Will House be Exempt from Medicaid Estate Recovery Due to Child’s Disability?
I live in a house that is in joint names with my father and that carries a mortgage. My name is also on the deed but I was ruled to be permanently disabled back in 2003. Will my house be exempt from being forced to sell it or from a lien being placed on it after my father dies?
If your father received Medicaid benefits, for instance for nursing home care, and the house remained in his name at his death, the state Medicaid agency would have a claim on it to recover its expenses. This is known as “estate recovery.” However, there are a number of ways to avoid this claim. First, depending on the state, the house might already be protected. Some states only seek estate recovery against probate property. Jointly-held property (as opposed to property owned as tenants in common) passes automatically at death to the other joint owner or owners and thus avoids probate and, in some states, estate recovery.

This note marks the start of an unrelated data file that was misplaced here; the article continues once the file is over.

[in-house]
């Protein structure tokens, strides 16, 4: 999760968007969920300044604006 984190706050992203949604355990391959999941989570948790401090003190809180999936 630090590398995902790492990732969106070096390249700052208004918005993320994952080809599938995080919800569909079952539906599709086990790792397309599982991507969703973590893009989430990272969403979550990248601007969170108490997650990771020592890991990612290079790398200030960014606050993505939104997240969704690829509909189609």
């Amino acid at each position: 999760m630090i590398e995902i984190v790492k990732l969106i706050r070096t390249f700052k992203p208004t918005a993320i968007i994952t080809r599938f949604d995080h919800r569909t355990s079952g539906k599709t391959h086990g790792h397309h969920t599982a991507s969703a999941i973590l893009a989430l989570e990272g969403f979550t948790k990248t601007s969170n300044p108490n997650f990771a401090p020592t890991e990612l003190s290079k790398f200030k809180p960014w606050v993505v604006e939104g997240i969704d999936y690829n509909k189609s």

If you live in a state with expanded estate recovery that includes non-probate property, it might make sense for your father to transfer his interest in the house to you or into trust for your benefit. Usually there are penalties for transfers of assets, but there are exceptions for transfers directly to disabled individuals or into trust for their benefit. Whether or not to use a trust depends on your situation and whether you have an interest in preserving the house against any claim upon your death. If you are receiving Medicaid benefits, or expect to in the future, a trust can protect the house against an estate recovery claim upon your death.
Finally, even if you take no planning steps and the house is subject to claim upon your father’s death, you may qualify for a hardship waiver. But the rules for such waivers differ from state to state and are often very restrictive.
A local elder law attorney can advise about whether your state has expanded estate recovery and, if so, what steps would make sense to protect the home in your situation.